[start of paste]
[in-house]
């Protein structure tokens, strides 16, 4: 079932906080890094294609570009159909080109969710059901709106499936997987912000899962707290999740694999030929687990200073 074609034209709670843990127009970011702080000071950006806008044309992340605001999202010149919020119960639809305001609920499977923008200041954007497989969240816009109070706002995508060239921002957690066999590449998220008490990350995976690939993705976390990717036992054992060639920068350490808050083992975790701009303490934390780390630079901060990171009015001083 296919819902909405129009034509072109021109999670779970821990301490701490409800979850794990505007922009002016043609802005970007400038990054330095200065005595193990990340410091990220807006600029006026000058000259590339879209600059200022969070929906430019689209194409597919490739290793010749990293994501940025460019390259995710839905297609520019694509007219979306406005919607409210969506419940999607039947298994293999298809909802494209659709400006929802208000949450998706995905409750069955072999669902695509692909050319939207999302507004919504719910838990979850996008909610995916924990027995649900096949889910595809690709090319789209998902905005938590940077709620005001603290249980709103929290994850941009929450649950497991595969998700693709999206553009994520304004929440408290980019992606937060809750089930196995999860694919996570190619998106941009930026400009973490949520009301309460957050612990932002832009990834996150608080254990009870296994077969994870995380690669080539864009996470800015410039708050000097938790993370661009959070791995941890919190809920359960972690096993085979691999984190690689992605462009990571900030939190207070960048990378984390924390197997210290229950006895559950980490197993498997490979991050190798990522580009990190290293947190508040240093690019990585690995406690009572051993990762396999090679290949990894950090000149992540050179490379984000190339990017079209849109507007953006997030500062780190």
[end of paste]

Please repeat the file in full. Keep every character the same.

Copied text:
[in-house]
């Protein structure tokens, strides 16, 4: 079932906080890094294609570009159909080109969710059901709106499936997987912000899962707290999740694999030929687990200073 074609034209709670843990127009970011702080000071950006806008044309992340605001999202010149919020119960639809305001609920499977923008200041954007497989969240816009109070706002995508060239921002957690066999590449998220008490990350995976690939993705976390990717036992054992060639920068350490808050083992975790701009303490934390780390630079901060990171009015001083 296919819902909405129009034509072109021109999670779970821990301490701490409800979850794990505007922009002016043609802005970007400038990054330095200065005595193990990340410091990220807006600029006026000058000259590339879209600059200022969070929906430019689209194409597919490739290793010749990293994501940025460019390259995710839905297609520019694509007219979306406005919607409210969506419940999607039947298994293999298809909802494209659709400006929802208000949450998706995905409750069955072999669902695509692909050319939207999302507004919504719910838990979850996008909610995916924990027995649900096949889910595809690709090319789209998902905005938590940077709620005001603290249980709103929290994850941009929450649950497991595969998700693709999206553009994520304004929440408290980019992606937060809750089930196995999860694919996570190619998106941009930026400009973490949520009301309460957050612990932002832009990834996150608080254990009870296994077969994870995380690669080539864009996470800015410039708050000097938790993370661009959070791995941890919190809920359960972690096993085979691999984190690689992605462009990571900030939190207070960048990378984390924390197997210290229950006895559950980490197993498997490979991050190798990522580009990190290293947190508040240093690019990585690995406690009572051993990762396999090679290949990894950090000149992540050179490379984000190339990017079209849109507007953006997030500062780190």